Marco Antoci D'Agostino
Palermo, Sicily (IT)
place of birth - place of death
- Brave / Courageous
- Altruistic (puts other first e.g. risks or gives life for others)
- Visionary (has far reaching ideas)
- Good or moral (strong beliefs or principles)
- Has integrity (stands up for what they believe and act accordingly)
- Perseverant / Tenacious (keeps going despite challenges)
- Inspiring / Charismatic
External link"Giovanni Falcone" Special
Quotations"He who is silent and bows his head dies every time he does so. He who speaks aloud and walks with his head held high dies only once." - Giovanni Falcone
"The important thing is not establishing if you are afraid or not but it's to be able to live with your own fear without being influenced by it. Otherwise it's not courage anymore, but recklessness." - Giovanni Falcone
The magistrate who sacrificed his life fighting against Mafia.
Gold medal for civil valor "Magistrate firmly committed to the fight against organized crime, aware of the risks he was facing as a component of the 'anti-mafia pool', devoted all his energy to repel the challenge from the increasing threat launched by the mafias to the democratic state. Then continued this work attentive and determined as the Director of Criminal Affairs of the Ministry of Justice but was brutally murdered in a cowardly ambush, with brutal ferocity, sacrificing their lives, lived in the service of institutions." - Palermo, 5 August 1992
Giovanni Falcone (18 May 1939 - 23 May 1992) was a Sicilian/Italian prosecuting magistrate born in Palermo, Sicily. From his office in the Palace of Justice in Palermo, he spent most of his professional life trying to overthrow the power of the Mafia in Sicily. After a long and distinguished career, culminating in the famous Maxi Trial, he was killed by the Mafia in May 1992, on the motorway near the town of Capaci.
Giovanni Falcone spent part of his youth in the Magione district in his native city Palermo, which suffered extensive destruction by aerial attacks during the Allied invasion of Sicily in 1943. He was the son of Arturo Falcone, director of a chemical laboratory, and Luisa Bentivegna. After a classical education, Giovanni studied law after a brief period of study at Livorno's naval academy. He graduated 1961, and began to practice law before being appointed a judge in 1964.
Falcone eventually move to penal law after serving as a district magistrate. Shortly after the murder of Judge Cesare Terranova, Falcone started to work for the investigative branch of the Prosecution Office (Ufficio istruzione) in Palermo. In May 1980, the chief of the office, Rocco Chinnici appointed Falcone to investigate a major heroin-trafficking network headed by Rosario Spatola and Salvatore Inzerillo. From Sicily heroin was moved to the Gambino crime family in New York, who were related to the Inzerillos.
The prosecuting Judge Gaetano Costa, who had signed the 53 arrest warrants against the heroin-trafficking network of the Spatola-Inzerillo-Gambino clan in May 1980, was murdered on 6 August 1980, on the orders of Inzerillo. Falcone was plagued by a chronic lack of resources in his capacity as magistrate. In May 1982, the Italian government sent Carlo Alberto Dalla Chiesa, a general of the Italian carabinieri, to Sicily with orders to crush the Mafia. However, not long after arriving, on 3 September 1982, the General was gunned down in the city centre, his young wife by his side.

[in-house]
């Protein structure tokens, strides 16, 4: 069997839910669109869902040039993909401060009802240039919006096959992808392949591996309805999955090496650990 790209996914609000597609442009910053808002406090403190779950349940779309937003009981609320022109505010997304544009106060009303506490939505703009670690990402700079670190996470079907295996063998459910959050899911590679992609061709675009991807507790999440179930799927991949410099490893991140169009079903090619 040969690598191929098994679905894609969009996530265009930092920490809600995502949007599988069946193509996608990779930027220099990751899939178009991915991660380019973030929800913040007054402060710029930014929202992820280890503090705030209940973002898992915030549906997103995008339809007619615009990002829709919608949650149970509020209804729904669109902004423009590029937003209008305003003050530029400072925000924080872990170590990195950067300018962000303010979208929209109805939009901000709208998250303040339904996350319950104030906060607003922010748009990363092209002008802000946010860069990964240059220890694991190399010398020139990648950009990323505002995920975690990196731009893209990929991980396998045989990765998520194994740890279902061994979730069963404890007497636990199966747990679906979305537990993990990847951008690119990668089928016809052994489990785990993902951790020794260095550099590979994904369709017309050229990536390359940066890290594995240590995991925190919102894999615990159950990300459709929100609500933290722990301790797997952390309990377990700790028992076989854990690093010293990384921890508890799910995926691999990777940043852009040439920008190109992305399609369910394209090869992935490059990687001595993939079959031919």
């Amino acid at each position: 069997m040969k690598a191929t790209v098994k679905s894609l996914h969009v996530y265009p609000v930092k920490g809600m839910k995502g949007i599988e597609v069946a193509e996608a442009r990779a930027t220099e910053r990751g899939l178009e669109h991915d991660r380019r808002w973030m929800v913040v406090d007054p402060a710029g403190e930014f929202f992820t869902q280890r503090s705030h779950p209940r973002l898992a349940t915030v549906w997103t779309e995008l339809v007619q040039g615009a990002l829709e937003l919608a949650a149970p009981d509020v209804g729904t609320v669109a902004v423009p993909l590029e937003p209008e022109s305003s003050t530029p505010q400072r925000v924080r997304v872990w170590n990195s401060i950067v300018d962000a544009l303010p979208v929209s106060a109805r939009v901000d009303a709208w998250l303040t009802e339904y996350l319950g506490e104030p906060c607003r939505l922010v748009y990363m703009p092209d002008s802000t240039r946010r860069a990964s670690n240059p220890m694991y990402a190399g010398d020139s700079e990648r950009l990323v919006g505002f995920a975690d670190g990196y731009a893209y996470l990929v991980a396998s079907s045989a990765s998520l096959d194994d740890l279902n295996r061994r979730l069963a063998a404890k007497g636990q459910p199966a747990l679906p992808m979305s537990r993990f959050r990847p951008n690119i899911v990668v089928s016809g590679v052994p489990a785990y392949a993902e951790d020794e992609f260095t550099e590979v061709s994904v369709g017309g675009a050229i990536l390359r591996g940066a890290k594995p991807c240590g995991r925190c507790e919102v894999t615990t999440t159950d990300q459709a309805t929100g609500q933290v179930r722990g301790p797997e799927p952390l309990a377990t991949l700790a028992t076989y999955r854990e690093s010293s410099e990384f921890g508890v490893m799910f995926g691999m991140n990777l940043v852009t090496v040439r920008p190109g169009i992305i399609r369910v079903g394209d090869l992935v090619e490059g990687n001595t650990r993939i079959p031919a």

Sicilians rose up in outrage. Outside the church, the politicians who attended were jeered and spat on, and blamed by Sicilians for tolerating the Mafia for so long. In response, the Italian government finally offered Falcone the backing he needed. Falcone's responsibilities as a magistrate put tremendous strain on his personal life.
When he married his fiancee, Francesca Morvillo, Falcone asked Mayor Leoluca Orlando himself to conduct the ceremony. It was held in total secrecy late on a Saturday evening to the astonishment of Orlando's secretary. Neither family members nor friends were present, no photos were taken.
Falcone introduced an innovative investigative technique, following "the money trail", to build his case. Subsequently, he became part of Palermo's Anti-Mafia Pool, created by Judge Rocco Chinnici. This was a group of investigating magistrates who closely worked together sharing information. Other than Falcone, the group included Paolo Borsellino, Giuseppe Di Lello and Leonardo Guarnotta.
The Antimafia pool laid the groundwork for the Maxi Trial against the Sicilian Mafia at the preliminary investigative phase. After Chinniciâ's murder in July 1983, his successor Antonino Caponnetto headed the pool. Falcone led the prosecution for the trial, which began 10 February 1986, and ended on 16 December 1987. Of the 474 Mafiosi members originally charged, 360 were convicted of serious crimes, including 119 in their absence. One of the most important factors in the trial was the testimony of Tommaso Buscetta, one of the first ever Sicilian Mafiosi to become an informant (pentito). He was on the witness stand for an entire week.It was Falcone to whom Buscetta preferred to speak to when revealing the secrets of the Mafia, and Buscetta later claimed that whilst other magistrates and detectives patronized him, Falcone treated him with respect.
During 1988 Falcone collaborated with Rudolph Giuliani, at the time U.S. Attorney for the Southern District of New York, in operations against the Gambino and Inzerillo families.
After Falcone's successes in the Maxi Trial, the seriousness of Tommaso Buscetta's warnings that the Mafia would stop at nothing to end the magistrate's life, became clear. Despite the care he took with his safety, in June 1989 as he relaxed outside his beach house, a security guard noticed an abandoned sports bag at the water's edge. It contained 58 sticks of plastic explosives, primed to explode if picked up. The bomb did not go off.
After the incident, he was heard to remark to Liliana Ferraro, a long-term colleague and friend: "My life is mapped out: it is my destiny to take a bullet by the Mafia some day. The only thing I don't know is when."